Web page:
Suñé P, Suñé JM, Montoro JB. Positive outcomes influence the rate and time to publication, but not the impact factor of publications of clinical trial results. PLoS One. 2013; 8(1):54583. doi:10.1371/journal.pone.0054583.

    Google Scholar 

  339. 339.

    Littner Y, Mimouni F, Dollberg S, Mandel D. Negative results and impact factor a lesson from neonatology. 2005; (159):1036–7.

  340. 340.

    Penel N, Adenis A. Publication biases and phase ii trials investigating anticancer targeted therapies. Invest New Drug. 2009; 27(3):287–288.

    Google Scholar 

  341. 341.

    Murtaugh P. Journal quality, effect size, and publication bias in meta-analysis. Ecology. 2002; 83(4):1162–1166.

    Google Scholar 

  342. 342.

    Killin LOJ, Russ TC, Starr JM, Abrahams S, Della Sala S. The effect of funding sources on donepezil randomised controlled trial outcome: a meta-analysis. BMJ Open. 2014; 4(4):004083. doi:10.1136/bmjopen-2013-004083.

    Google Scholar 

  343. 343.

    Tungaraza T, Poole R. Influence of drug company authorship and sponsorship on drug trial outcomes. Br J Psychiatry. 2007; 191:82–3. doi:10.1192/bjp.bp.106.024547.

    PubMed  Google Scholar 

  344. 344.

    Hempel S, Miles J, Suttorp M, Wang Z, Johnsen B, Morton S, et al.Detection of associations between trial quality and effect sizes. Technical report, Methods Research Report. Prepared by the Southern California Evidence-based Practice Center under Contract No. 290-2007-10062-I. AHRQ Publication No. 12-EHC010-EF. Rockville, MD: Agency for Healthcare Research and Quality January 2012.

  345. 345.

    Roland M, Torgerson D. Understanding controlled trials: What are pragmatic trials?BMJ. 1998; 316(7127):285.

    CAS  PubMed  PubMed Central  Google Scholar 

Download references

Acknowledgements

We thank Campus Kristiania, University of Warwick, and Monash University for funding this study, and the European School of Osteopathy for contributing additional reviewer time. A full research proposal for the project was prepared for the principal funder, Campus Kristiania, which was internally assessed by people not involved in the research prior to a funding decision being made. Additional funding was provided to senior co-authors by University of Warwick and Monash University for additional reviewer time to abstract some of the data required for this study (approximately 35 % of total). Thanks are due to Simon Gates and Gary Abel for useful conversations and comments relating to our analysis. RB is funded in-part by an Australian National Health and Medical Research Council (NHMRC) Practitioner Fellowship.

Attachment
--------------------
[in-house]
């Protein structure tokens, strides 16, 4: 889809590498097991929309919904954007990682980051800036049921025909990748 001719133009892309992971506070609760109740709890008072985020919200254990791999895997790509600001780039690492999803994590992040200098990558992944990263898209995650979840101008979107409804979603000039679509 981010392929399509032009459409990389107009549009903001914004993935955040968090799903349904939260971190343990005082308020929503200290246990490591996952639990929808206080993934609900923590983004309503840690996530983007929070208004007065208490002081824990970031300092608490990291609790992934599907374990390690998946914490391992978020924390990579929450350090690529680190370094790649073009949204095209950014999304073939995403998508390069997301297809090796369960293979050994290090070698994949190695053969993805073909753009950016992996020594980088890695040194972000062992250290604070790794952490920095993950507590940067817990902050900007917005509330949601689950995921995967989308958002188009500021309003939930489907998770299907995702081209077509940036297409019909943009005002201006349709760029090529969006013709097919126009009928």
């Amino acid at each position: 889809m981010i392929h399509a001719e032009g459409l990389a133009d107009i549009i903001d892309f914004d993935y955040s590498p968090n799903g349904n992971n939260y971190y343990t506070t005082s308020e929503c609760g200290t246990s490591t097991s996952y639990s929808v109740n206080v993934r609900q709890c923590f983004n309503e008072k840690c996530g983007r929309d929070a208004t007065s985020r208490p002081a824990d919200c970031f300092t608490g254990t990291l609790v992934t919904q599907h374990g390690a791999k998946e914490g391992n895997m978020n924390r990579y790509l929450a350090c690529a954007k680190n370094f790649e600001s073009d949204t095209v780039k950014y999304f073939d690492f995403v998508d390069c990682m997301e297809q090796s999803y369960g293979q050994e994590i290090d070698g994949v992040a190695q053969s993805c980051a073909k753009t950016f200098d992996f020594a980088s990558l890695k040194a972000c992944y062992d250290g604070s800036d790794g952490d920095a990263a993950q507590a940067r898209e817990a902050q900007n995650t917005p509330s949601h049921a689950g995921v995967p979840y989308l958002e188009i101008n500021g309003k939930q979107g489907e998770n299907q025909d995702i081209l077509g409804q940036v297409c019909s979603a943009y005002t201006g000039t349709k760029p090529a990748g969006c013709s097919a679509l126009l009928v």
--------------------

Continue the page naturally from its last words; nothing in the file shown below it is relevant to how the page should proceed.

Author information

Affiliations

Authors

Corresponding author

Correspondence to Robert Froud.

Additional information

Competing interests

TB, PB, DR, DE, RB and SE declare that they have no competing interests. RF and MU are also directors and shareholders of a company that provides electronic measurement services to health services researchers; notwithstanding this, they declare that they have no conflicts of interest. MU is a co-author on one of the trials included in this review.